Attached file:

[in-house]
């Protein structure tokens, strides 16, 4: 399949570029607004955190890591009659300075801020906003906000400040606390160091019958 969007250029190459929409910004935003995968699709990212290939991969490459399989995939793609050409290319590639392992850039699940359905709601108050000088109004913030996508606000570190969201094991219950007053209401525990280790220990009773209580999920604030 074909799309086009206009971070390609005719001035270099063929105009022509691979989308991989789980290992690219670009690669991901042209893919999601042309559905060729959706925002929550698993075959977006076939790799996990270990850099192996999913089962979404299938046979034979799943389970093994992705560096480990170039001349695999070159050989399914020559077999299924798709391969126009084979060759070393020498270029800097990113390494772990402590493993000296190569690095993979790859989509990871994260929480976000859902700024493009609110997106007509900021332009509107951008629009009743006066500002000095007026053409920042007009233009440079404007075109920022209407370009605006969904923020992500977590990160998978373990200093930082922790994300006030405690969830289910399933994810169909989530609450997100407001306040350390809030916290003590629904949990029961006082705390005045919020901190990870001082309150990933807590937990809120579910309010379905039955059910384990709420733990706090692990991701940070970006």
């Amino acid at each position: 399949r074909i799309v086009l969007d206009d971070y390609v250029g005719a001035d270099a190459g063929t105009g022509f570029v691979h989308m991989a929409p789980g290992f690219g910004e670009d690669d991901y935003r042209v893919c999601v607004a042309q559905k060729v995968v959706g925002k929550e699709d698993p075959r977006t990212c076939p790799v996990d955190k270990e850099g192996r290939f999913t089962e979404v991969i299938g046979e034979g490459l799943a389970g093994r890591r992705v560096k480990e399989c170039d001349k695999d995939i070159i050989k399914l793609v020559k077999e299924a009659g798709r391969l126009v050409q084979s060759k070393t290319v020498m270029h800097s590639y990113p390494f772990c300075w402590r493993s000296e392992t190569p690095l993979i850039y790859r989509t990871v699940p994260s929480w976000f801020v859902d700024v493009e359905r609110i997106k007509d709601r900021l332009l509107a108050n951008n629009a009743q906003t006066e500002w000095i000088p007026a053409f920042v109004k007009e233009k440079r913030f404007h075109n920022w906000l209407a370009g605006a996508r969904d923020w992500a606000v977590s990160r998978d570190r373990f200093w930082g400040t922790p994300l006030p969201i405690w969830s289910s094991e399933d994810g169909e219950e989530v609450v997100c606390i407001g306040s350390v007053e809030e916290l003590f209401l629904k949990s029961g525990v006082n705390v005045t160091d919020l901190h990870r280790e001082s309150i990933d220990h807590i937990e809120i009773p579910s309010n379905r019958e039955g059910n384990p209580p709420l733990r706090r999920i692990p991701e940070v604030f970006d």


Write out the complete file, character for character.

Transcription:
[in-house]
């Protein structure tokens, strides 16, 4: 399949570029607004955190890591009659300075801020906003906000400040606390160091019958 969007250029190459929409910004935003995968699709990212290939991969490459399989995939793609050409290319590639392992850039699940359905709601108050000088109004913030996508606000570190969201094991219950007053209401525990280790220990009773209580999920604030 074909799309086009206009971070390609005719001035270099063929105009022509691979989308991989789980290992690219670009690669991901042209893919999601042309559905060729959706925002929550698993075959977006076939790799996990270990850099192996999913089962979404299938046979034979799943389970093994992705560096480990170039001349695999070159050989399914020559077999299924798709391969126009084979060759070393020498270029800097990113390494772990402590493993000296190569690095993979790859989509990871994260929480976000859902700024493009609110997106007509900021332009509107951008629009009743006066500002000095007026053409920042007009233009440079404007075109920022209407370009605006969904923020992500977590990160998978373990200093930082922790994300006030405690969830289910399933994810169909989530609450997100407001306040350390809030916290003590629904949990029961006082705390005045919020901190990870001082309150990933807590937990809120579910309010379905039955059910384990709420733990706090692990991701940070970006």
């Amino acid at each position: 399949r074909i799309v086009l969007d206009d971070y390609v250029g005719a001035d270099a190459g063929t105009g022509f570029v691979h989308m991989a929409p789980g290992f690219g910004e670009d690669d991901y935003r042209v893919c999601v607004a042309q559905k060729v995968v959706g925002k929550e699709d698993p075959r977006t990212c076939p790799v996990d955190k270990e850099g192996r290939f999913t089962e979404v991969i299938g046979e034979g490459l799943a389970g093994r890591r992705v560096k480990e399989c170039d001349k695999d995939i070159i050989k399914l793609v020559k077999e299924a009659g798709r391969l126009v050409q084979s060759k070393t290319v020498m270029h800097s590639y990113p390494f772990c300075w402590r493993s000296e392992t190569p690095l993979i850039y790859r989509t990871v699940p994260s929480w976000f801020v859902d700024v493009e359905r609110i997106k007509d709601r900021l332009l509107a108050n951008n629009a009743q906003t006066e500002w000095i000088p007026a053409f920042v109004k007009e233009k440079r913030f404007h075109n920022w906000l209407a370009g605006a996508r969904d923020w992500a606000v977590s990160r998978d570190r373990f200093w930082g400040t922790p994300l006030p969201i405690w969830s289910s094991e399933d994810g169909e219950e989530v609450v997100c606390i407001g306040s350390v007053e809030e916290l003590f209401l629904k949990s029961g525990v006082n705390v005045t160091d919020l901190h990870r280790e001082s309150i990933d220990h807590i937990e809120i009773p579910s309010n379905r019958e039955g059910n384990p209580p709420l733990r706090r999920i692990p991701e940070v604030f970006d």